The hubris about a "Religious Freedom Restoration Act" in Indiana swamps my Facebook timeline every so often. Post after post lobbed criticism at the governor and the lawmakers of that state in general, and rightly so. The overt point of the law is to allow businesses to justify refusal of service to anyone based upon a religious objection. The covert reason for the law is to support the idea that Christian business owners can discriminate against anyone considered to be lesbian, gay, bisexual or transexual, aka, LGBT minorities for reasons based on religious belief.
The response to the law has been resounding. The most interesting response came from the CEO of Salesforce, Marc Benioff. Benioff has warned Indiana about the proposed law before it was passed and signed by governor Mike Pence. Benioff says that the new law goes against Salesforce' philosophy and that his company will stop or postpone all further travel plans for Indiana in protest of the law.
Governor Pence has pleaded with the press that all the law is designed to do is support the purported right of business owners to deny service to people based on religious objections. What he didn't say is that the primary religious objection supported by the law is the objection Christians may have to provide service to the LGBT community.
The waves of protests include numerous companies and groups that have called for boycotts of Indiana. Some streets were filled with protesters concerned that they too, will be denied service by righteous Christians asserting their good book in defense of their right to discriminate.
So I did some research to see if Jesus, the man of the hour, has ever been seen discriminating against anyone in the LGBT minority. The www.wouldjsesusdiscriminate.org website came to the top of the list on the first page of my search. They offer numerous Bible citations to show that Jesus did not discriminate against anyone for any reason. It seems that as far as Jesus was concerned, everyone needed help when he was alive.
This desire to express religious freedom through commercial activity seems pretty much at odds with a couple of of other principals of retail business. First and foremost, the customer is always right. If you piss off your customers, you're going to have trouble making rent. Second, I've seen signs in many restaurants indicating that they have the right to deny service for any reason at any time. True enough, there is nothing to stop any business from offering service. But that sign is usually for trouble-makers, not for emergency cases of skin color, non-conforming religion, gender or sexual orientation.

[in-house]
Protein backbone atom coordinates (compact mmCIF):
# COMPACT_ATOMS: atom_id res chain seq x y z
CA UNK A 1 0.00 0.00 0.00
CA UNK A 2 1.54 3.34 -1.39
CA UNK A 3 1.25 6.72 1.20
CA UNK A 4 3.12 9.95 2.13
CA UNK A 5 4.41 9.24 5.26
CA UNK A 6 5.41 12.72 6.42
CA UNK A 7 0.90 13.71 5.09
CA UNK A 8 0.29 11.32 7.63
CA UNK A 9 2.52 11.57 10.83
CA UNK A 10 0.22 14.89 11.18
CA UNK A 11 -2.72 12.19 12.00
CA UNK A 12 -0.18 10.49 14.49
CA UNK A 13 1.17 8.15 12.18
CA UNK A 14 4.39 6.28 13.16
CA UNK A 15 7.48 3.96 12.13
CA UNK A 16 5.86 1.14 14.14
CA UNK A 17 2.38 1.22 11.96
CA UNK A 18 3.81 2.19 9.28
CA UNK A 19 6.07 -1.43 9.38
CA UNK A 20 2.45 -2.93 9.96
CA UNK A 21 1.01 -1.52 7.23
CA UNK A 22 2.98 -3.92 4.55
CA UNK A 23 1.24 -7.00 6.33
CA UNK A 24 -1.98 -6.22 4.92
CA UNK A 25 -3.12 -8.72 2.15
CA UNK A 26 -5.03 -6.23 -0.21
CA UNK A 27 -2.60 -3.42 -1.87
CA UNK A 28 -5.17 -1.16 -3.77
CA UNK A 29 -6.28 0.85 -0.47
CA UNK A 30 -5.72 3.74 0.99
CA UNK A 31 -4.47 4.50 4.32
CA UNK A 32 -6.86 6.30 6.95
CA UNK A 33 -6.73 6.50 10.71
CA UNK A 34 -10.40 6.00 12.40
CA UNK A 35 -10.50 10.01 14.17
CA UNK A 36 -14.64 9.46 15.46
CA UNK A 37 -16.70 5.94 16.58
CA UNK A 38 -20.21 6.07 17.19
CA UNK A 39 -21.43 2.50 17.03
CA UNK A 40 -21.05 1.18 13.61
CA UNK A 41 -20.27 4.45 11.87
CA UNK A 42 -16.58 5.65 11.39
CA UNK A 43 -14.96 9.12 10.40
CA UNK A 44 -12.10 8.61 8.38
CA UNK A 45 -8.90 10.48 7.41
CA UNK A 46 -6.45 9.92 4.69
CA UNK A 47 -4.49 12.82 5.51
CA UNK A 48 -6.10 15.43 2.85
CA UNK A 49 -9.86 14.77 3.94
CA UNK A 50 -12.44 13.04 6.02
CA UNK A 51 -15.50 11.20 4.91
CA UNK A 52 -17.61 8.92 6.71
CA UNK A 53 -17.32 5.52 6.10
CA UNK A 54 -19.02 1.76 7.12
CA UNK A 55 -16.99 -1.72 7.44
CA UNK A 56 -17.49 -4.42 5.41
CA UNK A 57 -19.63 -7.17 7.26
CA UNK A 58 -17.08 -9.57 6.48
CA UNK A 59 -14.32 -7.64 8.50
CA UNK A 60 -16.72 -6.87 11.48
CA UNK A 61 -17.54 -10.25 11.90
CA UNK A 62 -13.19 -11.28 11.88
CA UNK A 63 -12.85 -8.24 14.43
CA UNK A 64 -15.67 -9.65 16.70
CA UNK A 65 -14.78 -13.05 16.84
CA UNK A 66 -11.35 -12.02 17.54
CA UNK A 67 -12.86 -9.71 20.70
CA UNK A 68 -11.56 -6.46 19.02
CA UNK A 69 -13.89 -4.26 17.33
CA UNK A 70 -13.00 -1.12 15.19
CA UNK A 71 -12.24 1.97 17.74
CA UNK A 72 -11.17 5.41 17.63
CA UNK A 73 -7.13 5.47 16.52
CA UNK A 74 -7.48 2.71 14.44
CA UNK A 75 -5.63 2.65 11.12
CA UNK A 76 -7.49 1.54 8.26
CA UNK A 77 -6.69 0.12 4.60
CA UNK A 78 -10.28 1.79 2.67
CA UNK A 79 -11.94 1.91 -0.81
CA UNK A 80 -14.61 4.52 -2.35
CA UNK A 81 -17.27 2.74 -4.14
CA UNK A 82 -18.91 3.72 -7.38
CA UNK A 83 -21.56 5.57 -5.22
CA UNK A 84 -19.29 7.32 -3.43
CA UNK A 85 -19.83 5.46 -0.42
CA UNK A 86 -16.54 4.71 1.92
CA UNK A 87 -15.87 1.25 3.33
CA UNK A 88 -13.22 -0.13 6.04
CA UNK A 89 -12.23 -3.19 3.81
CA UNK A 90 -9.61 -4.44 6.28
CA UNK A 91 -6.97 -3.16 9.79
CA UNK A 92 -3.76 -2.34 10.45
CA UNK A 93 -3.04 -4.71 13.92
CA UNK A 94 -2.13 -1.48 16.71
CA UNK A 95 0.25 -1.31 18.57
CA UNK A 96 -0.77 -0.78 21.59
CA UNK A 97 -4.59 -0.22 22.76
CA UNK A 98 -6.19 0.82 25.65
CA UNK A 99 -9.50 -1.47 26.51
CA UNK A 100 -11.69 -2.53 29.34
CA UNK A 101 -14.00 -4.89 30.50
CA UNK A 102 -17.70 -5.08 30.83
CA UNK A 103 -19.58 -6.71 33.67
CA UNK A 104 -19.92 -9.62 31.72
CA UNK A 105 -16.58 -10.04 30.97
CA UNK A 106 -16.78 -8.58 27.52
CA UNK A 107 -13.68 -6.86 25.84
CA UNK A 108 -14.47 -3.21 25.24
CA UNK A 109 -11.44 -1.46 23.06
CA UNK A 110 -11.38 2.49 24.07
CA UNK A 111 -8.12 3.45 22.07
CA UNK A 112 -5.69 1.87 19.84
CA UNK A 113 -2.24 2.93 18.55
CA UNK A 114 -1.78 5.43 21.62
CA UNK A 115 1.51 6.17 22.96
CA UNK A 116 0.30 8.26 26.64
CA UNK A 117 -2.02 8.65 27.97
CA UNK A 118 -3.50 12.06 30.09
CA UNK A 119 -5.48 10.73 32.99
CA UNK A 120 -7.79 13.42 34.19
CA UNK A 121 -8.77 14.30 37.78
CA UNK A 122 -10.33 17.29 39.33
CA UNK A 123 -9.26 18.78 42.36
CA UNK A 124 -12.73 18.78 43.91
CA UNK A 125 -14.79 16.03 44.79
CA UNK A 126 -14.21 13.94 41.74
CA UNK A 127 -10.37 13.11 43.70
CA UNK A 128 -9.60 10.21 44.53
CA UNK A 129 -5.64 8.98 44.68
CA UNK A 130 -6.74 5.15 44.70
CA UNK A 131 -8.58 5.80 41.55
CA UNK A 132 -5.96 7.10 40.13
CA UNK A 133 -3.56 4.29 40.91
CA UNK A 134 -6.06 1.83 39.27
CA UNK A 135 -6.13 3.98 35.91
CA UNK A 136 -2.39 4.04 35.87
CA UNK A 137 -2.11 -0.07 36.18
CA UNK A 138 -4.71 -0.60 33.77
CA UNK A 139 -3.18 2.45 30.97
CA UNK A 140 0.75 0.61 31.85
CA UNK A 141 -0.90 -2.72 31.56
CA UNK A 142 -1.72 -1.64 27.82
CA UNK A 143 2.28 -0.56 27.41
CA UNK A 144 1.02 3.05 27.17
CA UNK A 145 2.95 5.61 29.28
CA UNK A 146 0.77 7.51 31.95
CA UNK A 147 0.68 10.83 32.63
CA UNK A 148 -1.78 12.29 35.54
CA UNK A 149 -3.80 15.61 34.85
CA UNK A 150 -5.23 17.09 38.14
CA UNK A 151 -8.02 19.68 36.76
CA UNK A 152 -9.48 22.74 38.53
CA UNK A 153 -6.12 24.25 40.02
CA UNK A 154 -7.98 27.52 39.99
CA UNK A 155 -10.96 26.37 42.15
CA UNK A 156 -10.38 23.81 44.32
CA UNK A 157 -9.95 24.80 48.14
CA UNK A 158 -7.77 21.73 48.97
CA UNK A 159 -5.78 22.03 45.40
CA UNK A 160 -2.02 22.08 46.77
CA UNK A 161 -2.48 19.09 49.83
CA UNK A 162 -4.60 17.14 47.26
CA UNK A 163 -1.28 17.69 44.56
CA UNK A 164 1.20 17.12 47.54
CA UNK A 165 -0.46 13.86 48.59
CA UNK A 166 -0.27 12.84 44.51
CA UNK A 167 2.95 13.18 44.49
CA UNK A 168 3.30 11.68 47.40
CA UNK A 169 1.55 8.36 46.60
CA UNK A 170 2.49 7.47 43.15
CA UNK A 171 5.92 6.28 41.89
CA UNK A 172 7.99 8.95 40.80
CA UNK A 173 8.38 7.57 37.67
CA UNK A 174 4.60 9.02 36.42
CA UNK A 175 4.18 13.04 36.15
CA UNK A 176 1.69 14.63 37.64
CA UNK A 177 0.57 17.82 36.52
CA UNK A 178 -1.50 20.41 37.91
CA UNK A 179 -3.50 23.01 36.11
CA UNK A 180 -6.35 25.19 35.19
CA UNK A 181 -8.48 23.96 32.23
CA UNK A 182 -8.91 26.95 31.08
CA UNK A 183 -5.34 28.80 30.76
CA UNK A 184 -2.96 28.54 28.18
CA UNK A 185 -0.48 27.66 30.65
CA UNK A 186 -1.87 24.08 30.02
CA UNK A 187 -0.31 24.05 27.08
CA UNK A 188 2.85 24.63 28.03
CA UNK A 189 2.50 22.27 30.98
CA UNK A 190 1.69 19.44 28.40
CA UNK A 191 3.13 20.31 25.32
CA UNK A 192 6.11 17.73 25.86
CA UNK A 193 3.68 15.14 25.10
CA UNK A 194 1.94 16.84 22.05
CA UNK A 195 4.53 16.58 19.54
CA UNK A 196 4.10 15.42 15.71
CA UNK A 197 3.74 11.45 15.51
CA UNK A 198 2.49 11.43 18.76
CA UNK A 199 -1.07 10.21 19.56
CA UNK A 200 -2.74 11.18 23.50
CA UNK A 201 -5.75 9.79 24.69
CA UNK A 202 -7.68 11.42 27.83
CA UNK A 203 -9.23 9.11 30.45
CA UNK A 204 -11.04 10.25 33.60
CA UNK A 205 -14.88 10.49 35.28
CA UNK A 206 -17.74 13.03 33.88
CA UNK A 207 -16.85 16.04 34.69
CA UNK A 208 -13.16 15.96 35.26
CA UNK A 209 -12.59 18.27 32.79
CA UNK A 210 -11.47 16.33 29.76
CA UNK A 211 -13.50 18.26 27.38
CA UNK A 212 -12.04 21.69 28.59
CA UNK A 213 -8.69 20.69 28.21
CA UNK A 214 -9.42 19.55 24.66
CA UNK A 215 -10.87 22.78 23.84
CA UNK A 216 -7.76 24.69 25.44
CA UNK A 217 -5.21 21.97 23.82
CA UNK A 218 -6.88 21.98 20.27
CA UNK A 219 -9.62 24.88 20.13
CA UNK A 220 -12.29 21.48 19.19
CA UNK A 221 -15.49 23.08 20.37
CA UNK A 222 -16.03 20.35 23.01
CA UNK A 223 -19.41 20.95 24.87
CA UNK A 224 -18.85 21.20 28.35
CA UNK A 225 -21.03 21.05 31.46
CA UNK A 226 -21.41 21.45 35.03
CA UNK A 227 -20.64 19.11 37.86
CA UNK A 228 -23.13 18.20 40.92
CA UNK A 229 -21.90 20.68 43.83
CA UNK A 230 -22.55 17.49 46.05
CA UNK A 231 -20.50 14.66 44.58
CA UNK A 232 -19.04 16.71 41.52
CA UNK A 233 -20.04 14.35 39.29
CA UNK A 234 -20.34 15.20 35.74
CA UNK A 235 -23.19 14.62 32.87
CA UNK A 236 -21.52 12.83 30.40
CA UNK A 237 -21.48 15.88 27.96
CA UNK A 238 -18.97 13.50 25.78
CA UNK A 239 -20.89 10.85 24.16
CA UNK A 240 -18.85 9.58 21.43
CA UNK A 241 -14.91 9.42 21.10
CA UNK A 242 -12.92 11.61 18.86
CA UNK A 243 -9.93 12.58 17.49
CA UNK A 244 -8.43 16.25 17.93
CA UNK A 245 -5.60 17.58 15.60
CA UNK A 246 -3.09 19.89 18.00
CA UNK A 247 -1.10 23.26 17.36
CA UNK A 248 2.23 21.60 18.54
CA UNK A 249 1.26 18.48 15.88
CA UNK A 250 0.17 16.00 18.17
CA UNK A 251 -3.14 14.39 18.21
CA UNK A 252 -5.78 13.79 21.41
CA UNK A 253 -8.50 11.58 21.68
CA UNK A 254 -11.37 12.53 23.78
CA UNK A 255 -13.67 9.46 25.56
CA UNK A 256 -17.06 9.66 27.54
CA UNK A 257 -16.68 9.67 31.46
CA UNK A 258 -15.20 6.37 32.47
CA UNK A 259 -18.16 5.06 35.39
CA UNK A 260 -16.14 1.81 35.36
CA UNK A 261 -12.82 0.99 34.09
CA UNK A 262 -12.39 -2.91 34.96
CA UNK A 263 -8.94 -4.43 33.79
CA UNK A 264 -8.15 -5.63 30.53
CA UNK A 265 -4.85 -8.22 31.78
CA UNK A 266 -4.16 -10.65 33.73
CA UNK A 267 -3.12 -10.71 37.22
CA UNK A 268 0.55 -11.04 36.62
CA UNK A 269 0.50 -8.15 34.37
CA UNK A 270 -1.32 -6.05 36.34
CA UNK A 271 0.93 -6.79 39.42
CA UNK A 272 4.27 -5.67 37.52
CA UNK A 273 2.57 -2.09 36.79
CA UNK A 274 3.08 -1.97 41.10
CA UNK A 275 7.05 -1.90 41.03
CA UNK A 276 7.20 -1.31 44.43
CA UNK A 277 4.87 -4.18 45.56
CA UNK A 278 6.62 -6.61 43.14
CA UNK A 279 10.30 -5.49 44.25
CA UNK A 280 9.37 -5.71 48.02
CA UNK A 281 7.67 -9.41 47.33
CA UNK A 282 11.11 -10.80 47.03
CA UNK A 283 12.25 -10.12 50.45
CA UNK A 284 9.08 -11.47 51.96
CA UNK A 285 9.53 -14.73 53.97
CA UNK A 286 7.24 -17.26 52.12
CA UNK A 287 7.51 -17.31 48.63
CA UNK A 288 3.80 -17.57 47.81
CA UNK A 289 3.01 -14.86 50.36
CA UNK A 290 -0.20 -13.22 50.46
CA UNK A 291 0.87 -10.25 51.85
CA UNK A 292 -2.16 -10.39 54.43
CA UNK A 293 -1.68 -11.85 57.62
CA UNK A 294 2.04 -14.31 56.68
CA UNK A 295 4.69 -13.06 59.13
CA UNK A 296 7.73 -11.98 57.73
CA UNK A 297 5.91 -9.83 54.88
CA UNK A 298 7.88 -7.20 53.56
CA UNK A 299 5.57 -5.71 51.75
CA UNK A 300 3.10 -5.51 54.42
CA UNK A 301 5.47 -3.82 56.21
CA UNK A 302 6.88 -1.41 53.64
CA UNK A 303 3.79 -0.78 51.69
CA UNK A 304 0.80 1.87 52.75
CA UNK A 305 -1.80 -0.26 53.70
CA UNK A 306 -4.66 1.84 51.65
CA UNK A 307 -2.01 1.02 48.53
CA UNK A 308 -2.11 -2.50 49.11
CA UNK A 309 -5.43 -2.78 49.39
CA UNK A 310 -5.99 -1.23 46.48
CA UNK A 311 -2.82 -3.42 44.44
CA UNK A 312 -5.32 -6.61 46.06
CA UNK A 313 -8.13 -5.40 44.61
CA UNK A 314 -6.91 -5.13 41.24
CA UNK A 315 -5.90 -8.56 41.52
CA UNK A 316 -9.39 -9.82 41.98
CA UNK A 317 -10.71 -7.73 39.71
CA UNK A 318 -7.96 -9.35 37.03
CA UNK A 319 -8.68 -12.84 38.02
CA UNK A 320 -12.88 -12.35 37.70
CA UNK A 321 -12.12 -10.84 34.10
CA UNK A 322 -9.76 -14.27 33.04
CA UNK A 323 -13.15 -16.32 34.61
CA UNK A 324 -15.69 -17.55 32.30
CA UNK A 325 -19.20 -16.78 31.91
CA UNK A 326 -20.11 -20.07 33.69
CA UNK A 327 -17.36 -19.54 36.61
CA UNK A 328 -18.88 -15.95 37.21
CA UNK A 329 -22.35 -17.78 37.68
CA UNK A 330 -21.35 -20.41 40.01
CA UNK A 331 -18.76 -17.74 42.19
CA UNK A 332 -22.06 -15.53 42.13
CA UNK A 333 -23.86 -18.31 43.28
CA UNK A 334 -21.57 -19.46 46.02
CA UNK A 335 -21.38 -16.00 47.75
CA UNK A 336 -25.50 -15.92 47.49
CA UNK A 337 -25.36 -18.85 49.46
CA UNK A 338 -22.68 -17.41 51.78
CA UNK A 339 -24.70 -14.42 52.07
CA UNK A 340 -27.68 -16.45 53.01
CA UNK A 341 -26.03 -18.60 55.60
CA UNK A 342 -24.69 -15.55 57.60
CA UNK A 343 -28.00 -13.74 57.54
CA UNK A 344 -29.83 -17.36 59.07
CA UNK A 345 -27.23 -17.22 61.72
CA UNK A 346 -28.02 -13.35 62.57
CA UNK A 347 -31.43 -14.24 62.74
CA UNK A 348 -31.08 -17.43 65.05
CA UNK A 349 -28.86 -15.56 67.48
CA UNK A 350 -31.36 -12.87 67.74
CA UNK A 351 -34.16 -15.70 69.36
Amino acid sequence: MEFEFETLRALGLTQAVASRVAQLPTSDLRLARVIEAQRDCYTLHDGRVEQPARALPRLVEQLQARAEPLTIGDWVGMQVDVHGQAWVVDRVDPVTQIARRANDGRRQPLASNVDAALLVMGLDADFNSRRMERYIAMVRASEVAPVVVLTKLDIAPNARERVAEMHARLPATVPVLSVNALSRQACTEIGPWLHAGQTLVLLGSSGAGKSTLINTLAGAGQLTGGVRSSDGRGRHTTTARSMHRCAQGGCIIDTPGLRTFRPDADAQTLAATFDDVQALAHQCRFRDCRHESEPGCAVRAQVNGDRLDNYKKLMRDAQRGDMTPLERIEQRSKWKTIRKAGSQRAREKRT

There is also little to stop the LGBT community (and everyone else) from forming a consumers union to consolidate their purchasing power and use it to undermine the law through boycotts and protests. Considering that most people have little to zero influence on national public policy, it is likely that same trend is reflected at the state level. Protests and boycotts are probably the only means we have left to reverse a statehouse gone wild, and they are a perfectly reasonable free market response to bad players in the market.
The Indiana legislature seems to have forgotten one important history lesson before passing that Religious Freedom Law. Remember those segregation and discrimination laws of the deep South before the Civil Rights Act? They were based on religious conviction. The Ku Klux Klan was an ardent promoter of discrimination and religious freedom, too. But they were a little different. They met at night, in secret, wore costumes designed to terrorize their victims and they backed up those costumes with violence, anonymously. Is that what you're trying to distance yourself from, Mr. Pence?
Yeah, you can have your religious freedom if you want it, but you must accept that liberty with the responsibility that comes with it. That responsibility is to respect the religious beliefs of others. Even if they have no religious beliefs. Freedom from religion is just as important as freedom of religion. Just ask any Christian living in Iran.